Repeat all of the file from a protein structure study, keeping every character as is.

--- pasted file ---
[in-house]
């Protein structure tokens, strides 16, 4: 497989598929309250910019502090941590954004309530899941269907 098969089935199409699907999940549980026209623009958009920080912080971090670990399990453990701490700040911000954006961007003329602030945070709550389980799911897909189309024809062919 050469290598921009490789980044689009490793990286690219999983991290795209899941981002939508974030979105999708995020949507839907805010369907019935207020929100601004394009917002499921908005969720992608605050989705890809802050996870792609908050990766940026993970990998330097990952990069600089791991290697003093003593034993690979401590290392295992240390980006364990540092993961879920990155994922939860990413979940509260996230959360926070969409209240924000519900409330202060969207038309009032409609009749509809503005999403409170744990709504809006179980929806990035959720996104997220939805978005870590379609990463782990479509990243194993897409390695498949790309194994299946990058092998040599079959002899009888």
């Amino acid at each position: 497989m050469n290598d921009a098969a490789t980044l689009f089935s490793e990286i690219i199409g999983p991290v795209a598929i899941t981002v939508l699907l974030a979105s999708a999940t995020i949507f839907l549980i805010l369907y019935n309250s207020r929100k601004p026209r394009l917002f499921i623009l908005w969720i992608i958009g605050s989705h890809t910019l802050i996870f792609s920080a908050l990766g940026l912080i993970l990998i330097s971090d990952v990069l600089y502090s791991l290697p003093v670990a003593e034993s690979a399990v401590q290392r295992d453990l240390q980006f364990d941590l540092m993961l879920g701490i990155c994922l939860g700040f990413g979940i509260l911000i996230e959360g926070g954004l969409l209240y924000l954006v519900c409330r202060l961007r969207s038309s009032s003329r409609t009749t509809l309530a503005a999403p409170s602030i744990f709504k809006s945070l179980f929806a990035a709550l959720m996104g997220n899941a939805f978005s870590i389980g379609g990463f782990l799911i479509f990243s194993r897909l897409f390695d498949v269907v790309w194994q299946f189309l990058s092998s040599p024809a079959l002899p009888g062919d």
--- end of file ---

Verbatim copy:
[in-house]
């Protein structure tokens, strides 16, 4: 497989598929309250910019502090941590954004309530899941269907 098969089935199409699907999940549980026209623009958009920080912080971090670990399990453990701490700040911000954006961007003329602030945070709550389980799911897909189309024809062919 050469290598921009490789980044689009490793990286690219999983991290795209899941981002939508974030979105999708995020949507839907805010369907019935207020929100601004394009917002499921908005969720992608605050989705890809802050996870792609908050990766940026993970990998330097990952990069600089791991290697003093003593034993690979401590290392295992240390980006364990540092993961879920990155994922939860990413979940509260996230959360926070969409209240924000519900409330202060969207038309009032409609009749509809503005999403409170744990709504809006179980929806990035959720996104997220939805978005870590379609990463782990479509990243194993897409390695498949790309194994299946990058092998040599079959002899009888």
């Amino acid at each position: 497989m050469n290598d921009a098969a490789t980044l689009f089935s490793e990286i690219i199409g999983p991290v795209a598929i899941t981002v939508l699907l974030a979105s999708a999940t995020i949507f839907l549980i805010l369907y019935n309250s207020r929100k601004p026209r394009l917002f499921i623009l908005w969720i992608i958009g605050s989705h890809t910019l802050i996870f792609s920080a908050l990766g940026l912080i993970l990998i330097s971090d990952v990069l600089y502090s791991l290697p003093v670990a003593e034993s690979a399990v401590q290392r295992d453990l240390q980006f364990d941590l540092m993961l879920g701490i990155c994922l939860g700040f990413g979940i509260l911000i996230e959360g926070g954004l969409l209240y924000l954006v519900c409330r202060l961007r969207s038309s009032s003329r409609t009749t509809l309530a503005a999403p409170s602030i744990f709504k809006s945070l179980f929806a990035a709550l959720m996104g997220n899941a939805f978005s870590i389980g379609g990463f782990l799911i479509f990243s194993r897909l897409f390695d498949v269907v790309w194994q299946f189309l990058s092998s040599p024809a079959l002899p009888g062919d």